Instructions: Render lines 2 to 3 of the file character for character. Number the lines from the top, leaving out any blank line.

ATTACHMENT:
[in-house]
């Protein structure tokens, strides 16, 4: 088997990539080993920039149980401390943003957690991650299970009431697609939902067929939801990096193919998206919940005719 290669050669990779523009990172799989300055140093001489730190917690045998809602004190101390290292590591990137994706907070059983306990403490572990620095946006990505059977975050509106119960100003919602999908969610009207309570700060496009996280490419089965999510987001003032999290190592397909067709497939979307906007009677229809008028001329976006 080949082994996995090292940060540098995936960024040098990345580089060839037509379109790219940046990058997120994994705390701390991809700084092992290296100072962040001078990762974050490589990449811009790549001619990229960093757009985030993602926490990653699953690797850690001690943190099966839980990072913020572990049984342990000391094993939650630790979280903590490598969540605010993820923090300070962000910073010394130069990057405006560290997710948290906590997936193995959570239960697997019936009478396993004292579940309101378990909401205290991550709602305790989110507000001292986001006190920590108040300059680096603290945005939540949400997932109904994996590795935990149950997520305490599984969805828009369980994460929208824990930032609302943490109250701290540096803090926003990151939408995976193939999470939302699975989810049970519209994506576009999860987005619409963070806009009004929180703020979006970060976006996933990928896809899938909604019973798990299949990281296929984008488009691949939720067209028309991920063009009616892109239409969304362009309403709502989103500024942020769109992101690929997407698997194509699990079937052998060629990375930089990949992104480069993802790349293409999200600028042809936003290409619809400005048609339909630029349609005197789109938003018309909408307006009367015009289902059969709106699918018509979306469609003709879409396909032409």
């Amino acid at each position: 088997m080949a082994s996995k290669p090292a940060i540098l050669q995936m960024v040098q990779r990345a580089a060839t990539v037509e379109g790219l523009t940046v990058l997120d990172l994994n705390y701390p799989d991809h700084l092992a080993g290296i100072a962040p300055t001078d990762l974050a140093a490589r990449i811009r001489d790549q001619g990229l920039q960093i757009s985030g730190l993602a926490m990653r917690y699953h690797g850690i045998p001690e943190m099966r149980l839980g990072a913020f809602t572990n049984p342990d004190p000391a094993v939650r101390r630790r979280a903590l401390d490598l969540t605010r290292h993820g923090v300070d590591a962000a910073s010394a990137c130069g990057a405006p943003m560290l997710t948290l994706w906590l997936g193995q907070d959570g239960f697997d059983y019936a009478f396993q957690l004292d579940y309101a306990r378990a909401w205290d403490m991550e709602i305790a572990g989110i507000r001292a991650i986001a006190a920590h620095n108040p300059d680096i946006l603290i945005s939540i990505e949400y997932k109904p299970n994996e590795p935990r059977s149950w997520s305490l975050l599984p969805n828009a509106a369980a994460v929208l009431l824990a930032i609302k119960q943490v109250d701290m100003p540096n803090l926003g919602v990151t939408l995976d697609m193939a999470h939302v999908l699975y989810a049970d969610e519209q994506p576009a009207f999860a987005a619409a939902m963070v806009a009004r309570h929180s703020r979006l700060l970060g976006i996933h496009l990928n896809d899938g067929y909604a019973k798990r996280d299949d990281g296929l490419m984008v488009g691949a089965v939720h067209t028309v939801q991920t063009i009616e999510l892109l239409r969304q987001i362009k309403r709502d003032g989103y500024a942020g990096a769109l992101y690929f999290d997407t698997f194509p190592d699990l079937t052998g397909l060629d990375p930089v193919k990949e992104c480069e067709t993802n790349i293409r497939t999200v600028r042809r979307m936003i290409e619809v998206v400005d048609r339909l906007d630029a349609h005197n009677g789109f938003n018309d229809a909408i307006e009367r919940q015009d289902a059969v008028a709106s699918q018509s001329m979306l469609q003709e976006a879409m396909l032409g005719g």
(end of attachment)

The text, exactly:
């Protein structure tokens, strides 16, 4: 088997990539080993920039149980401390943003957690991650299970009431697609939902067929939801990096193919998206919940005719 290669050669990779523009990172799989300055140093001489730190917690045998809602004190101390290292590591990137994706907070059983306990403490572990620095946006990505059977975050509106119960100003919602999908969610009207309570700060496009996280490419089965999510987001003032999290190592397909067709497939979307906007009677229809008028001329976006 080949082994996995090292940060540098995936960024040098990345580089060839037509379109790219940046990058997120994994705390701390991809700084092992290296100072962040001078990762974050490589990449811009790549001619990229960093757009985030993602926490990653699953690797850690001690943190099966839980990072913020572990049984342990000391094993939650630790979280903590490598969540605010993820923090300070962000910073010394130069990057405006560290997710948290906590997936193995959570239960697997019936009478396993004292579940309101378990909401205290991550709602305790989110507000001292986001006190920590108040300059680096603290945005939540949400997932109904994996590795935990149950997520305490599984969805828009369980994460929208824990930032609302943490109250701290540096803090926003990151939408995976193939999470939302699975989810049970519209994506576009999860987005619409963070806009009004929180703020979006970060976006996933990928896809899938909604019973798990299949990281296929984008488009691949939720067209028309991920063009009616892109239409969304362009309403709502989103500024942020769109992101690929997407698997194509699990079937052998060629990375930089990949992104480069993802790349293409999200600028042809936003290409619809400005048609339909630029349609005197789109938003018309909408307006009367015009289902059969709106699918018509979306469609003709879409396909032409």
């Amino acid at each position: 088997m080949a082994s996995k290669p090292a940060i540098l050669q995936m960024v040098q990779r990345a580089a060839t990539v037509e379109g790219l523009t940046v990058l997120d990172l994994n705390y701390p799989d991809h700084l092992a080993g290296i100072a962040p300055t001078d990762l974050a140093a490589r990449i811009r001489d790549q001619g990229l920039q960093i757009s985030g730190l993602a926490m990653r917690y699953h690797g850690i045998p001690e943190m099966r149980l839980g990072a913020f809602t572990n049984p342990d004190p000391a094993v939650r101390r630790r979280a903590l401390d490598l969540t605010r290292h993820g923090v300070d590591a962000a910073s010394a990137c130069g990057a405006p943003m560290l997710t948290l994706w906590l997936g193995q907070d959570g239960f697997d059983y019936a009478f396993q957690l004292d579940y309101a306990r378990a909401w205290d403490m991550e709602i305790a572990g989110i507000r001292a991650i986001a006190a920590h620095n108040p300059d680096i946006l603290i945005s939540i990505e949400y997932k109904p299970n994996e590795p935990r059977s149950w997520s305490l975050l599984p969805n828009a509106a369980a994460v929208l009431l824990a930032i609302k119960q943490v109250d701290m100003p540096n803090l926003g919602v990151t939408l995976d697609m193939a999470h939302v999908l699975y989810a049970d969610e519209q994506p576009a009207f999860a987005a619409a939902m963070v806009a009004r309570h929180s703020r979006l700060l970060g976006i996933h496009l990928n896809d899938g067929y909604a019973k798990r996280d299949d990281g296929l490419m984008v488009g691949a089965v939720h067209t028309v939801q991920t063009i009616e999510l892109l239409r969304q987001i362009k309403r709502d003032g989103y500024a942020g990096a769109l992101y690929f999290d997407t698997f194509p190592d699990l079937t052998g397909l060629d990375p930089v193919k990949e992104c480069e067709t993802n790349i293409r497939t999200v600028r042809r979307m936003i290409e619809v998206v400005d048609r339909l906007d630029a349609h005197n009677g789109f938003n018309d229809a909408i307006e009367r919940q015009d289902a059969v008028a709106s699918q018509s001329m979306l469609q003709e976006a879409m396909l032409g005719g």